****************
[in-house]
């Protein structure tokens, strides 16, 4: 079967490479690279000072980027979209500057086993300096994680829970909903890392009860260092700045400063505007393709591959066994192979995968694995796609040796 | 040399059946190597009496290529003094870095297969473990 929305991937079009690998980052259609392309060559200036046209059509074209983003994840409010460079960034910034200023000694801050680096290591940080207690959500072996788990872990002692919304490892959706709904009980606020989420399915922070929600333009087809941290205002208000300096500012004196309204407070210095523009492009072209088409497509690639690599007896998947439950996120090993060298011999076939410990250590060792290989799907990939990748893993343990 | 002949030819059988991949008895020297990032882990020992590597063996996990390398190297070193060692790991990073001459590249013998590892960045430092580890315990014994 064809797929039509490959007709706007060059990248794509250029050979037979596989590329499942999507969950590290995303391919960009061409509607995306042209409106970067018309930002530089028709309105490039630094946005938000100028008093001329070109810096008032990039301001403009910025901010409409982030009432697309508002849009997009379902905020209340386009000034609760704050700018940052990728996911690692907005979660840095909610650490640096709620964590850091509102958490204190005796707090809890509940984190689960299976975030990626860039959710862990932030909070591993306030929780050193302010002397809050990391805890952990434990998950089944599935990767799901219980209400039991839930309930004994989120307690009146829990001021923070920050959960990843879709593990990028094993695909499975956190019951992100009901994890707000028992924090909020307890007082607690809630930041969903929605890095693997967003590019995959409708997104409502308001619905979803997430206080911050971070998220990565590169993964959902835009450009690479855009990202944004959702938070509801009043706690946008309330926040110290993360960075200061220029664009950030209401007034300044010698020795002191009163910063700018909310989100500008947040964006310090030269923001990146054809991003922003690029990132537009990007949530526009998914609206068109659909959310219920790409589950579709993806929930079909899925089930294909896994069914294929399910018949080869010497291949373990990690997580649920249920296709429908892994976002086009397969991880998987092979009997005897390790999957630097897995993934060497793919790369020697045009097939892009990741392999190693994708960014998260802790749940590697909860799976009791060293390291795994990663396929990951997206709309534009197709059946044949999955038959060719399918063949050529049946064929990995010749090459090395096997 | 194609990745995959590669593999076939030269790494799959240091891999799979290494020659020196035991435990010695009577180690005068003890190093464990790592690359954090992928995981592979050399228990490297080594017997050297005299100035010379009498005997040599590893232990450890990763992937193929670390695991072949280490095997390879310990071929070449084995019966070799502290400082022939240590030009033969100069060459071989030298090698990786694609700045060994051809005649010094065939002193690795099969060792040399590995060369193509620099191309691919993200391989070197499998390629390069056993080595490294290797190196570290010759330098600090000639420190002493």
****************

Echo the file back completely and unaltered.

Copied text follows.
[in-house]
């Protein structure tokens, strides 16, 4: 079967490479690279000072980027979209500057086993300096994680829970909903890392009860260092700045400063505007393709591959066994192979995968694995796609040796 | 040399059946190597009496290529003094870095297969473990 929305991937079009690998980052259609392309060559200036046209059509074209983003994840409010460079960034910034200023000694801050680096290591940080207690959500072996788990872990002692919304490892959706709904009980606020989420399915922070929600333009087809941290205002208000300096500012004196309204407070210095523009492009072209088409497509690639690599007896998947439950996120090993060298011999076939410990250590060792290989799907990939990748893993343990 | 002949030819059988991949008895020297990032882990020992590597063996996990390398190297070193060692790991990073001459590249013998590892960045430092580890315990014994 064809797929039509490959007709706007060059990248794509250029050979037979596989590329499942999507969950590290995303391919960009061409509607995306042209409106970067018309930002530089028709309105490039630094946005938000100028008093001329070109810096008032990039301001403009910025901010409409982030009432697309508002849009997009379902905020209340386009000034609760704050700018940052990728996911690692907005979660840095909610650490640096709620964590850091509102958490204190005796707090809890509940984190689960299976975030990626860039959710862990932030909070591993306030929780050193302010002397809050990391805890952990434990998950089944599935990767799901219980209400039991839930309930004994989120307690009146829990001021923070920050959960990843879709593990990028094993695909499975956190019951992100009901994890707000028992924090909020307890007082607690809630930041969903929605890095693997967003590019995959409708997104409502308001619905979803997430206080911050971070998220990565590169993964959902835009450009690479855009990202944004959702938070509801009043706690946008309330926040110290993360960075200061220029664009950030209401007034300044010698020795002191009163910063700018909310989100500008947040964006310090030269923001990146054809991003922003690029990132537009990007949530526009998914609206068109659909959310219920790409589950579709993806929930079909899925089930294909896994069914294929399910018949080869010497291949373990990690997580649920249920296709429908892994976002086009397969991880998987092979009997005897390790999957630097897995993934060497793919790369020697045009097939892009990741392999190693994708960014998260802790749940590697909860799976009791060293390291795994990663396929990951997206709309534009197709059946044949999955038959060719399918063949050529049946064929990995010749090459090395096997 | 194609990745995959590669593999076939030269790494799959240091891999799979290494020659020196035991435990010695009577180690005068003890190093464990790592690359954090992928995981592979050399228990490297080594017997050297005299100035010379009498005997040599590893232990450890990763992937193929670390695991072949280490095997390879310990071929070449084995019966070799502290400082022939240590030009033969100069060459071989030298090698990786694609700045060994051809005649010094065939002193690795099969060792040399590995060369193509620099191309691919993200391989070197499998390629390069056993080595490294290797190196570290010759330098600090000639420190002493």